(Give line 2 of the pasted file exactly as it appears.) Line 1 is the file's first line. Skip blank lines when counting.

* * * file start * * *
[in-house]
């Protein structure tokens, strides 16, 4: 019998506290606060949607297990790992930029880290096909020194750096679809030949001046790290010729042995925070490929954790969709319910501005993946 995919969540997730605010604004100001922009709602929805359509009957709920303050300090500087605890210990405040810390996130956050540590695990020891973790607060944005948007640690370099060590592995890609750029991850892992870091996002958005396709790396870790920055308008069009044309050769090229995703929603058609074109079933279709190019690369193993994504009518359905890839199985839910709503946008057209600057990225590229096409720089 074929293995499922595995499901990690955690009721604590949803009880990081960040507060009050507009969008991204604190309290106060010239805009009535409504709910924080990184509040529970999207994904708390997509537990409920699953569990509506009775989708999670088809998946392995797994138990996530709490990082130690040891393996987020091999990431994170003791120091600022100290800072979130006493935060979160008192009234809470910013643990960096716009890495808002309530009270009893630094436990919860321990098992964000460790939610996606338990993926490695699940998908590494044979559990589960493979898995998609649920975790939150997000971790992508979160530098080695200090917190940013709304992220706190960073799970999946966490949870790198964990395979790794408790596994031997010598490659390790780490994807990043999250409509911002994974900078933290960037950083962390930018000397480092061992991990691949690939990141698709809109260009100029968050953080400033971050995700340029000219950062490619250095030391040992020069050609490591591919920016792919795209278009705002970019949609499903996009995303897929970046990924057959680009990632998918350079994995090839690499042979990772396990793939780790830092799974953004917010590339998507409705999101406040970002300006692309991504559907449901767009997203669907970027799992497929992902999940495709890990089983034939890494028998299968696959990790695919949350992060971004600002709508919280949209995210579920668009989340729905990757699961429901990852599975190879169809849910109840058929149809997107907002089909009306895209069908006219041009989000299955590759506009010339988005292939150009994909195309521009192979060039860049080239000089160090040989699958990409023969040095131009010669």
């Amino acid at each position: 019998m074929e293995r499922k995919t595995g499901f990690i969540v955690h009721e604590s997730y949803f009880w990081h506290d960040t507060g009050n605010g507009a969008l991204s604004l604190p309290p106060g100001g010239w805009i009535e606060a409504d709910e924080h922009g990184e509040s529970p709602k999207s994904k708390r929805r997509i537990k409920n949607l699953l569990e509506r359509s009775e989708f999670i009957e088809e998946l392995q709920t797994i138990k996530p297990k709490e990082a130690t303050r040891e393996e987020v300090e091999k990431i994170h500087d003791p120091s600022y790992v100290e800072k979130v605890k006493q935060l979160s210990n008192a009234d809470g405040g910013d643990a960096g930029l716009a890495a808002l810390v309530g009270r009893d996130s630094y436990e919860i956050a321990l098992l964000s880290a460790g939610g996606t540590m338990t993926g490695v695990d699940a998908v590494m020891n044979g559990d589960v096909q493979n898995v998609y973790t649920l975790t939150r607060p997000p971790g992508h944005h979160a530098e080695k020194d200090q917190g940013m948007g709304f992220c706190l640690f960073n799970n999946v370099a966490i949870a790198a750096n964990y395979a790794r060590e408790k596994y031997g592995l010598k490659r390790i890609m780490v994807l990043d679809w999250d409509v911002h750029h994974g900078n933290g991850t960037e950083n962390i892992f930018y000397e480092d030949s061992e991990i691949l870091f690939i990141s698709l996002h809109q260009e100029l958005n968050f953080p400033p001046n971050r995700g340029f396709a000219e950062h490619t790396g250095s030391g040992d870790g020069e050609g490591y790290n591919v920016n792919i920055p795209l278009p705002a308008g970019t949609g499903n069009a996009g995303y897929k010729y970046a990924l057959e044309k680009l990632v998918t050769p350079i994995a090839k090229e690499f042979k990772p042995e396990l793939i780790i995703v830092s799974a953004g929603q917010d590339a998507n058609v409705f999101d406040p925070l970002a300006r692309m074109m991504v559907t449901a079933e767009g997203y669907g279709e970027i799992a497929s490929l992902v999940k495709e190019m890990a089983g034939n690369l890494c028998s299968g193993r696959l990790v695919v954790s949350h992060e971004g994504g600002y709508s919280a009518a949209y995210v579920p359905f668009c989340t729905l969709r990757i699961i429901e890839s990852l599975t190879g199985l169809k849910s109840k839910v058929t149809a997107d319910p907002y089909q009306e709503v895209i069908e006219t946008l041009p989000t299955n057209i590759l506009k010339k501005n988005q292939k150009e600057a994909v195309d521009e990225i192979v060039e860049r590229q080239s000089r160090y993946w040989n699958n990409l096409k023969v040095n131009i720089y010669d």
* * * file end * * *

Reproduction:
């Protein structure tokens, strides 16, 4: 019998506290606060949607297990790992930029880290096909020194750096679809030949001046790290010729042995925070490929954790969709319910501005993946 995919969540997730605010604004100001922009709602929805359509009957709920303050300090500087605890210990405040810390996130956050540590695990020891973790607060944005948007640690370099060590592995890609750029991850892992870091996002958005396709790396870790920055308008069009044309050769090229995703929603058609074109079933279709190019690369193993994504009518359905890839199985839910709503946008057209600057990225590229096409720089 074929293995499922595995499901990690955690009721604590949803009880990081960040507060009050507009969008991204604190309290106060010239805009009535409504709910924080990184509040529970999207994904708390997509537990409920699953569990509506009775989708999670088809998946392995797994138990996530709490990082130690040891393996987020091999990431994170003791120091600022100290800072979130006493935060979160008192009234809470910013643990960096716009890495808002309530009270009893630094436990919860321990098992964000460790939610996606338990993926490695699940998908590494044979559990589960493979898995998609649920975790939150997000971790992508979160530098080695200090917190940013709304992220706190960073799970999946966490949870790198964990395979790794408790596994031997010598490659390790780490994807990043999250409509911002994974900078933290960037950083962390930018000397480092061992991990691949690939990141698709809109260009100029968050953080400033971050995700340029000219950062490619250095030391040992020069050609490591591919920016792919795209278009705002970019949609499903996009995303897929970046990924057959680009990632998918350079994995090839690499042979990772396990793939780790830092799974953004917010590339998507409705999101406040970002300006692309991504559907449901767009997203669907970027799992497929992902999940495709890990089983034939890494028998299968696959990790695919949350992060971004600002709508919280949209995210579920668009989340729905990757699961429901990852599975190879169809849910109840058929149809997107907002089909009306895209069908006219041009989000299955590759506009010339988005292939150009994909195309521009192979060039860049080239000089160090040989699958990409023969040095131009010669």